Brooklyn's Story, In Its Own Words

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Photo by: Marc Fader

Magic doesn’t live on Pitkin Avenue—at least not according to 7-year-old Jediael Fraser. But for 12-year-old Ashley Verlack, summer is synonymous with “the air conditioned Brooklyn Museum.” And for Mildred Park, living in Brooklyn means, “We’re not required to travel far to visit the world.”

All three are past participants in the New York Writing Coalition, a 10-year effort to, according to founder and director Aaron Zimmerman, allow “create opportunities for formerly voiceless members of society to be heard through the art of writing.” People in prison or recently released, the homeless and those who once were, veterans, the disabled, seniors and children are some of the people whom the project have worked with.

This Friday, the coalition is celebrating its first decade with free workshops in all five boroughs—flash mob workshops on the 7 train and Staten Island Ferry, and other sessions in Prospect Park, Coney Island and elsewhere. At 7 p.m., there'll be a reading at the Micro Museum at 123 Smith Street in Brooklyn. And some participants will join the Brooklyn Lit Crawl the following day.

Here's some recent work the NYWC has published featuring Brooklyn:

Dear Brooklyn
by Mildred Park

This is a belated love letter to a place that’s been my home for most of my long life. When I returned to New York City in 1952, you welcomed me. I heard cheering Brooklyn Dodgers fans who had won another pennant and as a newcomer, I asked, “Why are they so excited?”

I became a jubilant Dodger fan later and spent many afternoons yelling in Ebbets Field bleachers for Jackie Robinson and Roy Campanella. Even when I deserted you for Manhattan and the Bronx I still visited friends for parties and other festivities. Coney Island and the Cyclone Roller Coaster were one of my early habitats, and the Empire Rollerdome witnessed many knee and elbow scrapes from falls as I tried to skate. Central Park was replaced by Prospect Park when I returned to Brooklyn in 1960. And I’ve spent much more time at the Grand Army Plaza branch library than the 42nd Street one. You are where I entered college at Brooklyn College after a long subway ride to the end of the line. Fulton Street replaced Lenox Avenue and I found a job on Jay Street instead of Park Row. Buses replaced subways for my daily commute. Flatbush, Crown Heights, Park Slope, Fort Greene and Clinton Hill all housed me. Bedford Stuyvesant, Carroll Gardens, Brownsville and many others have sheltered and entertained my friends, family and co-workers. I miss you when I leave you, complain about the high rise buildings being erected which change your small town residential appearance, but realize that change is necessary. We can find all kinds of ethnic foods in our supermarkets and neighborhood restaurants. We’re not required to travel far to visit the world. It’s at our doorstep or stoop. Cosmo Brooklyn, that’s you.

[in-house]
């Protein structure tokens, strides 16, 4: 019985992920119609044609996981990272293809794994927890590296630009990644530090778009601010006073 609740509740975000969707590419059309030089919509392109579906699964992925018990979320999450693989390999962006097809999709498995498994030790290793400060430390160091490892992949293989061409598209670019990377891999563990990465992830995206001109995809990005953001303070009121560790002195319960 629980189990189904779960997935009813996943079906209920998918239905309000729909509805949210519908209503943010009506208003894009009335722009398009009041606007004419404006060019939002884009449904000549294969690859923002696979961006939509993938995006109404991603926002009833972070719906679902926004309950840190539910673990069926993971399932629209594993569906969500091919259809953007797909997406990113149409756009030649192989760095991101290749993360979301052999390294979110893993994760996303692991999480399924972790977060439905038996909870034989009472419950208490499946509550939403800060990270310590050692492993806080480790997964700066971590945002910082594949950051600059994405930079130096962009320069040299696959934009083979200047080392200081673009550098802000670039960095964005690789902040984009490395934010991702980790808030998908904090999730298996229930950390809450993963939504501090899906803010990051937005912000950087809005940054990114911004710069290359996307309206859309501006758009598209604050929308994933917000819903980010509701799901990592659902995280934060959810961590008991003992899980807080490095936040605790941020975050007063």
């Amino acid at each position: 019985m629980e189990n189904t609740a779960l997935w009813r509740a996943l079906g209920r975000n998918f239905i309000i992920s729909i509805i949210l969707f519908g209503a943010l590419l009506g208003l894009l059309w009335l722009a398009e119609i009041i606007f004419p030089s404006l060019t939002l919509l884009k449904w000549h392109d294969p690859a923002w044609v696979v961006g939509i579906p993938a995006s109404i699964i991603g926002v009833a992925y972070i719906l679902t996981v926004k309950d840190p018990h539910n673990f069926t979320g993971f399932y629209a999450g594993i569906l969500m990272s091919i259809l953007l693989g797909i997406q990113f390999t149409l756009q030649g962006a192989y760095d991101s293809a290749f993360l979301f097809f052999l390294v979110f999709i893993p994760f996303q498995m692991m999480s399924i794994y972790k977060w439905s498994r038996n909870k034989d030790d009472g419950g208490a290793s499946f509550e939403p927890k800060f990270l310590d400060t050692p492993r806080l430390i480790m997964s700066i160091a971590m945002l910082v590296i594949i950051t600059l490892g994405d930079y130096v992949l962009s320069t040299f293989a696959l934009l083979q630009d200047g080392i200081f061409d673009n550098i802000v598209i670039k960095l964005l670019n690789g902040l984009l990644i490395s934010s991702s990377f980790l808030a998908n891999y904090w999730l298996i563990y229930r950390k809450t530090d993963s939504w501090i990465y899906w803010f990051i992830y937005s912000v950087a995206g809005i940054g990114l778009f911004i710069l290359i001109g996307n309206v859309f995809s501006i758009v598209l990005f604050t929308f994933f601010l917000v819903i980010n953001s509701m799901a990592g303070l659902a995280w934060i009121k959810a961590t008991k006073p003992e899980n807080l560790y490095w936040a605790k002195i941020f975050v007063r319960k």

Ashley Varlack , Age 12

The purr of my SUV
Click! The door slams shut.
Hi Aunt Lokeia!
The electric sound of the TV turning on
“Whatever it takes…” The theme song for
Degrassi, and gore
the murder scene of Supernatural.
The air conditioned Brooklyn Museum
Dashing D, Nail Salon
Mechanics shop
home again.

Magic’s Address
Jediael Fraser, Age 7

Magic doesn’t live on Pitkin Avenue
Neither does it live on a street that’s brand new.
Not in a hotel, a motel, or even a zoo.
It doesn’t live with me
So, by chance, does it live with you?
At the end of a rainbow, inside a cloud
Or maybe with a Magician inside this big ‘word’ crowd?
In Texas, Utah or Italy?
I don’t think it lives anywhere.
It shouldn’t. Magic is, and should be, free!

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